- REview23, the REA’s state of the industry annual report, is published;
- Growth and further successes are shown in the power sector, but until supportive government policy measures are forthcoming for heat, transport and circular bioresources, it will continually be a challenge for the UK to meet its net zero commitments in the short, medium and long term;
- Government must address policy gaps if it is serious about energy security and harnessing the economic potential of net zero;
- 14% of the UK’s energy (power, heat and transport) supplies came from renewable sources in 2022;
- Over 140,700 people were employed in the renewable energy and clean technology sector in 2021/22 – the REA projects that this could increase to 210,000 by 2035
- Regional market value projections estimate that the value of the renewable and clean technology sector could reach £46bn by 2035 given the right policy and regulatory conditions.
The REA (Association for Renewable Energy and Clean Technology) publishes annual ‘state of the industry’ report REview23 today, saying that the entire energy transition still faces significant challenges which are currently delaying the roll out of low carbon technologies across all sectors.
The report, which presents the latest deployment and employment figures for the renewable energy and clean technology industry, shows that while progress on renewable power remains positive, until supportive Government policy measures are forthcoming for heat, transport and circular bioresources, it will continually be a challenge for the UK to meet its legally binding net zero commitments.
The report highlights that the energy transition is as much an economic opportunity as an environmental imperative. The industry is currently on track to support more than 210,000 jobs by 2035, with the market value doubling from 2022 at £23bn to £46bn by 2035. However, political uncertainty and rolling back on green policies has meant that renewable developers are hurting, and international investment risks going elsewhere. With the right policy and regulatory environment, the Government can ensure that these figures are exceeded, and the UK can continue to be a world-leader.
As highlighted in last year’s report, jobs are found across the country, although numerically, much of the industry is currently weighted towards London and the South East, reflecting a trend across the economy. However, our modelling shows that consistent and proactive support from the Government – for example, more use of Supply Chain Plans – could see future jobs and investment distributed more equally across every region and nation of the UK. The North East could see a 111% increase in market value by 2035, the North is projected to support around 30,600 jobs with another 12,700 jobs held in Yorkshire and the Humber. Harnessing the potential of all regions of the UK and accelerating deployment of all clean technologies is essential.
Key findings include:
- Over 140,700 people were employed in the renewable energy and clean technology sector in 2021/22 – the REA projects that this could increase to 210,000 by 2035 including the addition of projected energy storage and flexibility services. The market value of the sector could double from £23bn to £46bn in the same time period;
- In 2022, bioenergy continued to play a significant role generating clean power, while wind energy accounted for more than half of all renewable electricity;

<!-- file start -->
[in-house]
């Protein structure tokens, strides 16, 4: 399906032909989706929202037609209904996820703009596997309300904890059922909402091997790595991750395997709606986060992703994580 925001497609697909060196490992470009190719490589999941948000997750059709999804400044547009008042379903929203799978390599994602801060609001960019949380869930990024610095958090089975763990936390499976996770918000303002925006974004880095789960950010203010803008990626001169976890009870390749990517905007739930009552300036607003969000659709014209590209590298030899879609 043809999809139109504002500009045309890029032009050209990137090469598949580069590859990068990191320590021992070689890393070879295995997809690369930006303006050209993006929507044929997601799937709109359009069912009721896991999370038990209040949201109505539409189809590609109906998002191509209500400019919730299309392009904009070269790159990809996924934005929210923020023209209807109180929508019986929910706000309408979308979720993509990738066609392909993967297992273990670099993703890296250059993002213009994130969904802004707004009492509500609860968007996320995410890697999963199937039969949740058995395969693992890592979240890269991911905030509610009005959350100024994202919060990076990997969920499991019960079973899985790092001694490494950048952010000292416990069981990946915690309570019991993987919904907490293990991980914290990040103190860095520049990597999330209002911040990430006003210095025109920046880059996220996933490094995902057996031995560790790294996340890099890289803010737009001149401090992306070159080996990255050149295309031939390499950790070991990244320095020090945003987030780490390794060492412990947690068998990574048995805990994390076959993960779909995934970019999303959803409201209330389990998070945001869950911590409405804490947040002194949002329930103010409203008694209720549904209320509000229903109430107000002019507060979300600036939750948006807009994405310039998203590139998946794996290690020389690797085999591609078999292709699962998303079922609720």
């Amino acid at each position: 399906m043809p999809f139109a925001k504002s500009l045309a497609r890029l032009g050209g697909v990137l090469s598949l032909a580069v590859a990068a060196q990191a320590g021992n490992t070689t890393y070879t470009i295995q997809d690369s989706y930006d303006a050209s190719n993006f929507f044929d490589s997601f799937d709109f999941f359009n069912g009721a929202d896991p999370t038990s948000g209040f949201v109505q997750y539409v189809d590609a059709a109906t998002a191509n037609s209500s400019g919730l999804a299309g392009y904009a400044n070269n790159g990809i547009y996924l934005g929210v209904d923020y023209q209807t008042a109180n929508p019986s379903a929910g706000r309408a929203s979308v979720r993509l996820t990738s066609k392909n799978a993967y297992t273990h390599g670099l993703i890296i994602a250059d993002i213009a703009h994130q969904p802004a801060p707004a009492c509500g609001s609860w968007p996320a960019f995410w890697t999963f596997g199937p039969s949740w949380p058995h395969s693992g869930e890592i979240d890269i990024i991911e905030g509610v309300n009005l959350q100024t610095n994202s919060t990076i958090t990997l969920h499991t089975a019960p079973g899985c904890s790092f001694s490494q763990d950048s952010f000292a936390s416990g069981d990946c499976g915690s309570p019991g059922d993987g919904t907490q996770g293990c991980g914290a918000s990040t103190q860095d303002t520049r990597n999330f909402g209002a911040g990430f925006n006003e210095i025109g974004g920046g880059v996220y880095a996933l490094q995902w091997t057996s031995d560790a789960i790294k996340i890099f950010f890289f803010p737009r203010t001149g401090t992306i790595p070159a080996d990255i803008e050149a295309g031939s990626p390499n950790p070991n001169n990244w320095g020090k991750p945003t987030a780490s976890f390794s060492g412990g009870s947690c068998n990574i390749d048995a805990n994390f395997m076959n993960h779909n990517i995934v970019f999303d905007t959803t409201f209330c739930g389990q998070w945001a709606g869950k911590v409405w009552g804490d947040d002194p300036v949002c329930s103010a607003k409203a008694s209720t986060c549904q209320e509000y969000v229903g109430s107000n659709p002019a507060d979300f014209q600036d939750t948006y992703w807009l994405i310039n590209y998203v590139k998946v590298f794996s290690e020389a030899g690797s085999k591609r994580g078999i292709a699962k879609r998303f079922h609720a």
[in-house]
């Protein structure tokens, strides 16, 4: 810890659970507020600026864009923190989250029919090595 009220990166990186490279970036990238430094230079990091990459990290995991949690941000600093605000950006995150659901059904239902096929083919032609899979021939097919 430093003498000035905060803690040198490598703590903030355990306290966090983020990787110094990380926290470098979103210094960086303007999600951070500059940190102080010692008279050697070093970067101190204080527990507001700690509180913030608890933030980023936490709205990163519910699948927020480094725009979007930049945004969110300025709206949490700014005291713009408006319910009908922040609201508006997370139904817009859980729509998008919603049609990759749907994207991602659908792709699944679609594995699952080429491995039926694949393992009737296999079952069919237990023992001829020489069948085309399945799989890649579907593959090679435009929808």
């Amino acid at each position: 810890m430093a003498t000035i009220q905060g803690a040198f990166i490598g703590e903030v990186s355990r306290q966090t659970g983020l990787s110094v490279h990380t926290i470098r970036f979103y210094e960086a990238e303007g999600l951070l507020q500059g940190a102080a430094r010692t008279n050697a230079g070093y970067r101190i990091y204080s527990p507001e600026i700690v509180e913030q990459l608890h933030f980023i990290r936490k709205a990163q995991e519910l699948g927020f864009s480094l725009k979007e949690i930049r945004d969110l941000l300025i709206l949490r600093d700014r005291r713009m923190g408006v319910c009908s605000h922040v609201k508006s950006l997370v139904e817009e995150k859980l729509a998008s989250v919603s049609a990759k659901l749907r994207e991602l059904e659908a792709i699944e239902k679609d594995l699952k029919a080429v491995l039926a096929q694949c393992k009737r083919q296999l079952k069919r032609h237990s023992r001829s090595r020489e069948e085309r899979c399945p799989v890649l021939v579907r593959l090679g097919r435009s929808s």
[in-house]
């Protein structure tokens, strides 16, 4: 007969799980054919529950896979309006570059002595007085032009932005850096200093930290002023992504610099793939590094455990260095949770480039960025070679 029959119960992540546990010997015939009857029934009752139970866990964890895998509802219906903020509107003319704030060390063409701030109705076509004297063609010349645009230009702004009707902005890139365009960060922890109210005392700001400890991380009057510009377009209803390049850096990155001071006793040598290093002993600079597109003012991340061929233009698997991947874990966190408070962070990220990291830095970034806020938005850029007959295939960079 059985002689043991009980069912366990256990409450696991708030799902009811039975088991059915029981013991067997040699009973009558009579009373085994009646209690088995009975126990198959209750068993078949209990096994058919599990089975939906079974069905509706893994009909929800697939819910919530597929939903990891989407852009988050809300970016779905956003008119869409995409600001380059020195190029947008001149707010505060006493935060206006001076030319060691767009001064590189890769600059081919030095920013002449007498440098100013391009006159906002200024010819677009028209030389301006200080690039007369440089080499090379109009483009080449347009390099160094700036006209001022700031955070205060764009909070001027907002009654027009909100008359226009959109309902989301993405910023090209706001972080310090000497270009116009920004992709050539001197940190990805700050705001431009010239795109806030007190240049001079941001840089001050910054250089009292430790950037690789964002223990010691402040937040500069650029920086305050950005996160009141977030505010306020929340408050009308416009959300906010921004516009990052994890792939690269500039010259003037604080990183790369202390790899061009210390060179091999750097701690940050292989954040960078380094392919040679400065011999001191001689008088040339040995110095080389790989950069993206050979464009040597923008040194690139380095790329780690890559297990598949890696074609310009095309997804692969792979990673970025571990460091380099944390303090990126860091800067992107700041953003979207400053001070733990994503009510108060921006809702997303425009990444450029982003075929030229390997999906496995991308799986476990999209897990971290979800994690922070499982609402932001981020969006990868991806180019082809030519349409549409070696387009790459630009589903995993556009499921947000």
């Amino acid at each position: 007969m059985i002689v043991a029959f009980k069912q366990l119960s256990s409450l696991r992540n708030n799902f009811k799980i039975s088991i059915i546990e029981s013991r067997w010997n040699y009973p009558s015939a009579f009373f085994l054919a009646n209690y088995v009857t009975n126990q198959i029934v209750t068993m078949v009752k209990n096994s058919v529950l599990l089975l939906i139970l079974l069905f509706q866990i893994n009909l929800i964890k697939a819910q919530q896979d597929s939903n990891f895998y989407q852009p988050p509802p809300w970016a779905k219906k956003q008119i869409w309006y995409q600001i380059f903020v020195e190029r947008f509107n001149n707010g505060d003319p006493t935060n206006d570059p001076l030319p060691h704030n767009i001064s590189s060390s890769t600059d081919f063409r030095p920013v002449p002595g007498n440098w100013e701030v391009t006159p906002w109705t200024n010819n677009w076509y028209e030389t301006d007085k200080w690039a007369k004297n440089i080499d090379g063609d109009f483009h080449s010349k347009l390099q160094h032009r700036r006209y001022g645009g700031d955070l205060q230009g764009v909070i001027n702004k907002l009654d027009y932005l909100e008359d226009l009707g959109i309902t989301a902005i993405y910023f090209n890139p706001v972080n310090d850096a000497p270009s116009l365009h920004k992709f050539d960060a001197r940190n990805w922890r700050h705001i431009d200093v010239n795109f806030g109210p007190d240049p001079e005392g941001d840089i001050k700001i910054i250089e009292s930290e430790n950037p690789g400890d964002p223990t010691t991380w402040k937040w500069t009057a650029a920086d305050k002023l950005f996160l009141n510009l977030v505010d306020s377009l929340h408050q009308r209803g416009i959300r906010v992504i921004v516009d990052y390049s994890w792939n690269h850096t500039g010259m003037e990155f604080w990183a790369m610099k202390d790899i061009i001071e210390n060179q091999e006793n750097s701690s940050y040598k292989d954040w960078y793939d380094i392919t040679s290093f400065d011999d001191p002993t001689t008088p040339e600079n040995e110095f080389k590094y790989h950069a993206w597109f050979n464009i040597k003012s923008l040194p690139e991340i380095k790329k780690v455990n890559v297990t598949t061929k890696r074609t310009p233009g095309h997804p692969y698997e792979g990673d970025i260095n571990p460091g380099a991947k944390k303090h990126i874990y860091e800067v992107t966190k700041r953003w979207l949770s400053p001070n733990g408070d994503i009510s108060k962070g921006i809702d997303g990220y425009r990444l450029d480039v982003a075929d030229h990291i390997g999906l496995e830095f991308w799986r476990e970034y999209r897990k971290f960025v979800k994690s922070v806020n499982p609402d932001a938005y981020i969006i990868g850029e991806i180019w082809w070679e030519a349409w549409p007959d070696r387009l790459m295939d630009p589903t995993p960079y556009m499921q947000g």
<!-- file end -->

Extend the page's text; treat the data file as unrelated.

- 8.36% of the UK’s total heat consumption and 5.32% of the UK’s total transport energy consumption was generated by renewables in 2022;
- Recycling rates for 2021 (the latest available full year) increased slightly, to 43.7% and while any increase is positive, the circular bioresources sector remains overlooked, and with the organics industry in a prime position to help the UK deliver on our net zero targets it is disappointing that industry is not able to capitalise on its full potential.
Dr Nina Skorupska CBE, Chief Executive of the REA (Association for Renewable Energy and Clean Technology) said:
“The urgent need to unlock policy and investment blockages is clear throughout REview23, which shows that in 2022, only 14% of the UK’s total energy consumption came from renewable sources across heat, transport and power according to Government statistics (DUKES, 2023).
“While we continued to see the dynamic resilience of the renewable energy and clean technology sector over 2022 through the energy crisis, as well as months of political and policy uncertainty, we are not immune to real world economic forces. Indeed, at times it can feel as if we are wading through treacle when repeatedly being challenged to make the economic case for net zero.
“Even though it has been proven countless times that the energy transition is as much an economic opportunity as an environmental imperative, our sector still finds itself having to overcome naysayers time and time again.
“REview23 projects that thousands of new jobs and billions of pounds will be added by the sector by 2035, and these figures could be even greater should the Government deliver the right support. Of course, these numbers are by no means guaranteed if the Government continues to provide patchy and unreliable policy.
“We are clear, tackling climate change and boosting our economy is not an ‘either-or’ decision. In fact, it goes hand in hand. I would urge the Government to recognise the opportunities on offer for our country and finally match their warm words with action.”
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